1) The statements contained herein may include statements of future expectations and other forward-looking statements that are based on management's current views and assumptions and involve known and unknown risks and uncertainties that could cause actual results, performance or events to differ materially from those expressed or implied in such statements. We assume no obligation to update any forward-looking statement.
2) A performance of the strategy is not guaranteed and losses remain possible.
Investing involves risk. The statements contained herein may include statements of future expectations and other forward-looking statements that are based on management's current views and assumptions and involve known and unknown risks and uncertainties that could cause actual results, performance or events to differ materially from those expressed or implied in such statements. We assume no obligation to update any forward-looking statement. The value of an investment and the income from it may fall as well as rise and investors may not get back the full amount invested. There is no guarantee that the strategy will succeed and losses cannot be ruled out. Investors may not get back the full amount invested.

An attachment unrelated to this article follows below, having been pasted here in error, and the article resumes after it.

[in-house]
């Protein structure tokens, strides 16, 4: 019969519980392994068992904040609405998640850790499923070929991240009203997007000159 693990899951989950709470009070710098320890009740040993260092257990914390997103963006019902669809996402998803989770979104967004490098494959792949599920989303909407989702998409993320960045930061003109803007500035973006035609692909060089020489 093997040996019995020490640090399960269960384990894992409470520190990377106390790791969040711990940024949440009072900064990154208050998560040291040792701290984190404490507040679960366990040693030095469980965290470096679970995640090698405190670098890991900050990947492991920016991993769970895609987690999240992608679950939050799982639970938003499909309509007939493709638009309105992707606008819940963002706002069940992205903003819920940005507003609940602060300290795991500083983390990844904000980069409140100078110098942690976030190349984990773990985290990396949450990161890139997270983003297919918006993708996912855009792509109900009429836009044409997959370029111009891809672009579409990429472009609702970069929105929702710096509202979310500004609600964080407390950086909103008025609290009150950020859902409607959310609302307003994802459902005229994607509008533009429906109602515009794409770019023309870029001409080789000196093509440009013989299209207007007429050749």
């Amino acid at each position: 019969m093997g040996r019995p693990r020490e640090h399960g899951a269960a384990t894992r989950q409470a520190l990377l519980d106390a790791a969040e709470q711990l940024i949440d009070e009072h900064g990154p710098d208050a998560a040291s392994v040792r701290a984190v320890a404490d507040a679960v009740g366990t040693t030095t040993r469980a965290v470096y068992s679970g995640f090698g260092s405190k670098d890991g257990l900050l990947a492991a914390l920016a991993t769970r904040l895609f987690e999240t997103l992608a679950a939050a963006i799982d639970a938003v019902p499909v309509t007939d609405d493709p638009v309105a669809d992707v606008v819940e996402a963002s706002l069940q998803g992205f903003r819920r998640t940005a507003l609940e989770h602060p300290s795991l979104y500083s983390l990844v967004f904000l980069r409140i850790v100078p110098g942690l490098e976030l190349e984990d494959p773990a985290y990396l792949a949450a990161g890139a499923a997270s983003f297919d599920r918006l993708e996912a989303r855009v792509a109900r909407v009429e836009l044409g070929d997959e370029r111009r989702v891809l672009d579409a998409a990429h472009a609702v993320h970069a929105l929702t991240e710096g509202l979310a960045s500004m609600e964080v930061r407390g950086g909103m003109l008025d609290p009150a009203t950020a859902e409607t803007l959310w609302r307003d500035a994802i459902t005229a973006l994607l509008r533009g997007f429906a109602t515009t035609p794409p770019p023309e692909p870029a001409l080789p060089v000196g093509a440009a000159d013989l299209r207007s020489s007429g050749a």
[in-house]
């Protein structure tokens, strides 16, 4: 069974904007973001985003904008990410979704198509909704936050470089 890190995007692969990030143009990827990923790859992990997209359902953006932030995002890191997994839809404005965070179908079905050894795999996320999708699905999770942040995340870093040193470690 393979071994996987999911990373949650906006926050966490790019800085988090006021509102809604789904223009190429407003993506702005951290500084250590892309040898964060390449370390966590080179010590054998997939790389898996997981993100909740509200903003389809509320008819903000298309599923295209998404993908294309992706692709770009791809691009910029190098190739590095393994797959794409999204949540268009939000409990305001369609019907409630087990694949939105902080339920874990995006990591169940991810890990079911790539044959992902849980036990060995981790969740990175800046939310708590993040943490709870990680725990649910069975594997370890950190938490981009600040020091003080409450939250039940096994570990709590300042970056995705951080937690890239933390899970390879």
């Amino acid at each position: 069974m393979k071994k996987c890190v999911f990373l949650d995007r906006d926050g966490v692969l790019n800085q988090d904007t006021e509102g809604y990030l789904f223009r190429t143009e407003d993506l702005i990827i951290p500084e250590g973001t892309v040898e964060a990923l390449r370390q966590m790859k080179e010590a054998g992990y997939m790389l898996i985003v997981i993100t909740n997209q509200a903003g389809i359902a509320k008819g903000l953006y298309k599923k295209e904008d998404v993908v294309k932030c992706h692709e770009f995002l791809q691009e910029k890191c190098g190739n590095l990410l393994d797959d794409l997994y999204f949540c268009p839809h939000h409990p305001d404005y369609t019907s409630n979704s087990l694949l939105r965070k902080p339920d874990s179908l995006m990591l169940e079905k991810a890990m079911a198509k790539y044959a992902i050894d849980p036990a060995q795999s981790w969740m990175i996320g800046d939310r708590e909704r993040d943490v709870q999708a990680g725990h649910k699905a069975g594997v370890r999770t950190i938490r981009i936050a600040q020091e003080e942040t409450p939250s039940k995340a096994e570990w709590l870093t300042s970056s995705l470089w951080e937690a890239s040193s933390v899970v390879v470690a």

The volatility of fund unit prices may be increased or even strongly increased. Past performance is not a reliable indicator of future results. If the currency in which the past performance is displayed differs from the currency of the country in which the investor resides, then the investor should be aware that due to the exchange rate fluctuations the performance shown may be higher or lower if converted into the investor’s local currency.